Those who have differed from the established doctrines have been imprisoned, put to torture and to death, because the dignitaries of the church could not endure those who dissented from ideas which these leaders deemed to be true. Satan himself is the sower of tares; but even though he is the sower of them, they are not to be rooted up, lest by chance the wheat be rooted up with them. Let both grow together until the harvest; and the harvest is the end of probationary time. Fiendish zeal has been manifested in excluding dissenters from the fellowship of the church, and passing upon them the sentence of excommunication by which the Roman Church asserted its power of excluding them from all possibility of entering heaven. RH January 10, 1893, par. 9

How does heaven look upon such things? With what amazement do angels hear men judging and condemning their brethren, causing them most cruel suffering of body and mind, and claiming that they do it under the sanction of God? Instead of being under the leadership of Christ, they are following the leadership of Satan. Paul at one time pursued this course, actually believing that he was doing God service; but Jesus spoke to him, and told him that in persecuting his saints he was persecuting him. All persecution, all force employed to compel conscience, is after Satan's own order; and those who carry out these designs are his agents to execute his hellish purpose. In following Satan's cruel proposals, in becoming his agents, men become the enemies of God and his church, and will be judged in that great day by that man whom God hath ordained; for he hath committed all judgment into the hands of his Son. RH January 10, 1893, par. 10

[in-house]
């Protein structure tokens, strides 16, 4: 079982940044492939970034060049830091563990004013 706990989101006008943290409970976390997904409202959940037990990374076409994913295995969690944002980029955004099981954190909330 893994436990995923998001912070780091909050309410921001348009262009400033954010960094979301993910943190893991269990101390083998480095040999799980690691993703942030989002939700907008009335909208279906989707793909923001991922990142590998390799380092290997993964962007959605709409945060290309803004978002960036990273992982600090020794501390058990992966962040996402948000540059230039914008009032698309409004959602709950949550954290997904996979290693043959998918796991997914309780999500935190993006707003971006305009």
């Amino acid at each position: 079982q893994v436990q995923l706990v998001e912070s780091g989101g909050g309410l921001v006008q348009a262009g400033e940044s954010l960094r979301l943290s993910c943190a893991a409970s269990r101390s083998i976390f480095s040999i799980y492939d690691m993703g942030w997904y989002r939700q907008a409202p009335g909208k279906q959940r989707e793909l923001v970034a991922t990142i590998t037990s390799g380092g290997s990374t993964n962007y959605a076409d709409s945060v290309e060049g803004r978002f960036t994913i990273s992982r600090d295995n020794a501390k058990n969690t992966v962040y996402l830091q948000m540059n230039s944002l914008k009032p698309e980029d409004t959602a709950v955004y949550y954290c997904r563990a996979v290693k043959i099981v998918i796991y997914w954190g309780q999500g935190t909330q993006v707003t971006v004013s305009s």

The time is at hand when the judgment will sit, and the books will be opened, and every one will be judged according to the deeds that have been done in the body. What an hour that will be! What human depravity will come to light even among those who claim to be Christians, but whose practical life has testified that they had not a saving knowledge of Christ! Today many of these are members of the church, and are fellowshiped as Christians; but they are self-deceived, as was the young man who came to Christ asking what he should do to inherit eternal life. Jesus answered, “If thou wilt enter into life, keep the commandments. He saith unto him, which? Jesus said: Thou shalt do no murder, Thou shalt not commit adultery, Thou shalt not steal. Thou shalt not bear false witness, Honor thy father and thy mother: and, Thou shalt love thy neighbor as thyself. The young man saith unto him, All these things have I kept from my youth up, what lack I yet?” Jesus looked upon the young man, and loved him, knowing that he was sincere, and had no knowledge of his own defects. This young man had preserved an unblemished outward character; for he had not been tried by circumstances to bring out the selfishness of his heart. And he verily thought his life perfect, as he asked, “What lack I yet?” Then Jesus touched the plague spot of his heart, saying, “If thou wilt be perfect, go and sell that thou hast, and give to the poor, and thou shalt have treasure in heaven: and come and follow me. But when the young man heard that saying, he went away sorrowful: for he had great possessions.” RH January 10, 1893, par. 11